I am really pleased to have a guest blog by Karen McGrath, Chartered Financial Planner and Resolution Accredited Specialist at Skerrits Chartered Financial Planners.
Some pensions are very valuable – is one of you losing out down the line?
Pensions can often be the most valuable asset a couple own, but too often when it comes to divorce they can be treated as a bit of an after-thought, or even ignored.
The consequence of pensions not being given proper consideration is that one party could be losing out, even though that loss may not be felt for many years to come.
Take as an example a couple who were members of their employers pension schemes and had been contributing similar amounts for about the same number of years. Their view was that they each had a pension and so there was no need to bring the pensions into the divorce discussion.
The problem was that the husband was in a public sector defined benefit scheme, whilst the wife’s pension was a money purchase scheme.
The difference in value of the two schemes dwarfed the equity in the house and all their other assets put together.
Situations like this are not uncommon, and it is often only as people near retirement age that they start to take an interest in their pensions and begin to either appreciate the value of what they have or, more commonly, realise that they will not be able to afford to stop working as soon as they’d like.
It is not surprising therefore that in divorce the value of pensions can be overlooked.
Good financial advice for pensions at divorce
Good advice at divorce will be seeking to address both immediate and longer term needs of the couple.
This should include consideration of what income they may need when they reach retirement, as well as meeting immediate needs for a home and income.
Solutions exist to enable the sharing of pensions, whether it’s to help address future income needs, or to ensure a fair share of the capital.
But the solutions work best when they are part of the overall arrangements, and when the value is properly appreciated by both parties.
Involving a financial expert in the early stages can help bring clarity and understanding. This may be done through a financial adviser being involved in Mediation, or in a collaborative meeting, where the couple are able to explore the options they have for sharing the pensions.
Alternatively one or both partners may benefit from a meeting on their own with a financial adviser in an environment where they feel they can ask questions and talk through concerns and get sound guidance on the range of options.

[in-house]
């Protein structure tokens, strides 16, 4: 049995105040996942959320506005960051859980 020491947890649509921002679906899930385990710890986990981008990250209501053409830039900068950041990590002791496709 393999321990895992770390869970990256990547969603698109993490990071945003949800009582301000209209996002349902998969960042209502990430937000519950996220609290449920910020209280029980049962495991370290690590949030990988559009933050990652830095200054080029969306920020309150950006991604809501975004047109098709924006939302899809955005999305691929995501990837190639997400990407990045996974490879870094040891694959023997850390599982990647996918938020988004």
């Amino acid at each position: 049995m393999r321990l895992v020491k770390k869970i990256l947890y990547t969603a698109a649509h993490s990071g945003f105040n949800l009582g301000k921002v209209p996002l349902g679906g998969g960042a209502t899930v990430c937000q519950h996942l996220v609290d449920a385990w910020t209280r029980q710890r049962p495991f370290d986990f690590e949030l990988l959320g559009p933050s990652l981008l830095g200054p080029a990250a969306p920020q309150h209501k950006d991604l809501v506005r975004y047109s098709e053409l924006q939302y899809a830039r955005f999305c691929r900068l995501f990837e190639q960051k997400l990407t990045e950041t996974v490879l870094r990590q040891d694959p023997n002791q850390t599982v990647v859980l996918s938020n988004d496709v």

The financial adviser will be able to:
- identify the type of pensions;
- advise on whether an actuarial valuation may be beneficial;
- provide guidance on potential future income;
- identify what options might be available for different pension types, and what the benefits and disadvantages might be.
Sometimes the best results come when the lawyers, family consultants and financial advisers – and potentially a financial coach for support – work together with the couple to find solutions that meet both short and longer term needs.
Chartered Financial Planner and Resolution Accredited Specialist, Skerrits Chartered Financial Planners
You may also be interested in:
- Pensions and divorce – managing difficult emotions
- Creating a budget for life after separation or divorce: step by step guide
Are you feeling emotionally unprepared for financial discussions during the divorce process, or worried about how to manage your money in future?
If so, you may wish to be supported with financial coaching.
Kim Crewe is a qualified financial coach as well as an experienced divorce coach and family consultant. She can work with you to develop your own financial confidence, so you feel more empowered to tackle money decisions in divorce. This can work very well in tandem with regulated financial advice and legal advice.
The benefits of financial coaching in divorce or separation can be wide ranging. Learn more here.